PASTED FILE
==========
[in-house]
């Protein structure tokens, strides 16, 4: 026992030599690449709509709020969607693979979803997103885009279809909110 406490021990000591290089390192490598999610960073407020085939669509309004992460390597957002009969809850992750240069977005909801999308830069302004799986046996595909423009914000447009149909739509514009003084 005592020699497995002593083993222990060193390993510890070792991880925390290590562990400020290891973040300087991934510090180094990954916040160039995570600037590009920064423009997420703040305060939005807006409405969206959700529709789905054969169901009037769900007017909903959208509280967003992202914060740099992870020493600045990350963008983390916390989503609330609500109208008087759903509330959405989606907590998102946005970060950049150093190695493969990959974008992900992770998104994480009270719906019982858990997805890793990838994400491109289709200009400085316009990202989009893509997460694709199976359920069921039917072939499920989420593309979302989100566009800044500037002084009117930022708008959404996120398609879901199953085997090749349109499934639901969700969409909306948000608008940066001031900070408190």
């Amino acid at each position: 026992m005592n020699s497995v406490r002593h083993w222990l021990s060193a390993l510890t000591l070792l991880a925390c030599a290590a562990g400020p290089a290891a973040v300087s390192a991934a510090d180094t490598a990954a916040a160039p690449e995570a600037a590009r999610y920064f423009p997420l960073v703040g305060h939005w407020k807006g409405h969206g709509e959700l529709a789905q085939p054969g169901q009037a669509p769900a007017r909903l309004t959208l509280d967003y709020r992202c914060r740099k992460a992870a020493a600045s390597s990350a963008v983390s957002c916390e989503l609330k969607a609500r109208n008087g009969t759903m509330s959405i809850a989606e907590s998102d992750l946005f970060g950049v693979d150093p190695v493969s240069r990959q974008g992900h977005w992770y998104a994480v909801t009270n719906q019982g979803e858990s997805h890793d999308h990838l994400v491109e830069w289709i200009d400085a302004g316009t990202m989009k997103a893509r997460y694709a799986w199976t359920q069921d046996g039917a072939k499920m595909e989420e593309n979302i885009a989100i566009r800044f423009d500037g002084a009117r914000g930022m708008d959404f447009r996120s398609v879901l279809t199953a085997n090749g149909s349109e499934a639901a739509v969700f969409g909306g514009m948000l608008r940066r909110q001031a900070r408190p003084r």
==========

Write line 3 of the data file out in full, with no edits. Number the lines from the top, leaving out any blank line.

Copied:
């Amino acid at each position: 026992m005592n020699s497995v406490r002593h083993w222990l021990s060193a390993l510890t000591l070792l991880a925390c030599a290590a562990g400020p290089a290891a973040v300087s390192a991934a510090d180094t490598a990954a916040a160039p690449e995570a600037a590009r999610y920064f423009p997420l960073v703040g305060h939005w407020k807006g409405h969206g709509e959700l529709a789905q085939p054969g169901q009037a669509p769900a007017r909903l309004t959208l509280d967003y709020r992202c914060r740099k992460a992870a020493a600045s390597s990350a963008v983390s957002c916390e989503l609330k969607a609500r109208n008087g009969t759903m509330s959405i809850a989606e907590s998102d992750l946005f970060g950049v693979d150093p190695v493969s240069r990959q974008g992900h977005w992770y998104a994480v909801t009270n719906q019982g979803e858990s997805h890793d999308h990838l994400v491109e830069w289709i200009d400085a302004g316009t990202m989009k997103a893509r997460y694709a799986w199976t359920q069921d046996g039917a072939k499920m595909e989420e593309n979302i885009a989100i566009r800044f423009d500037g002084a009117r914000g930022m708008d959404f447009r996120s398609v879901l279809t199953a085997n090749g149909s349109e499934a639901a739509v969700f969409g909306g514009m948000l608008r940066r909110q001031a900070r408190p003084r």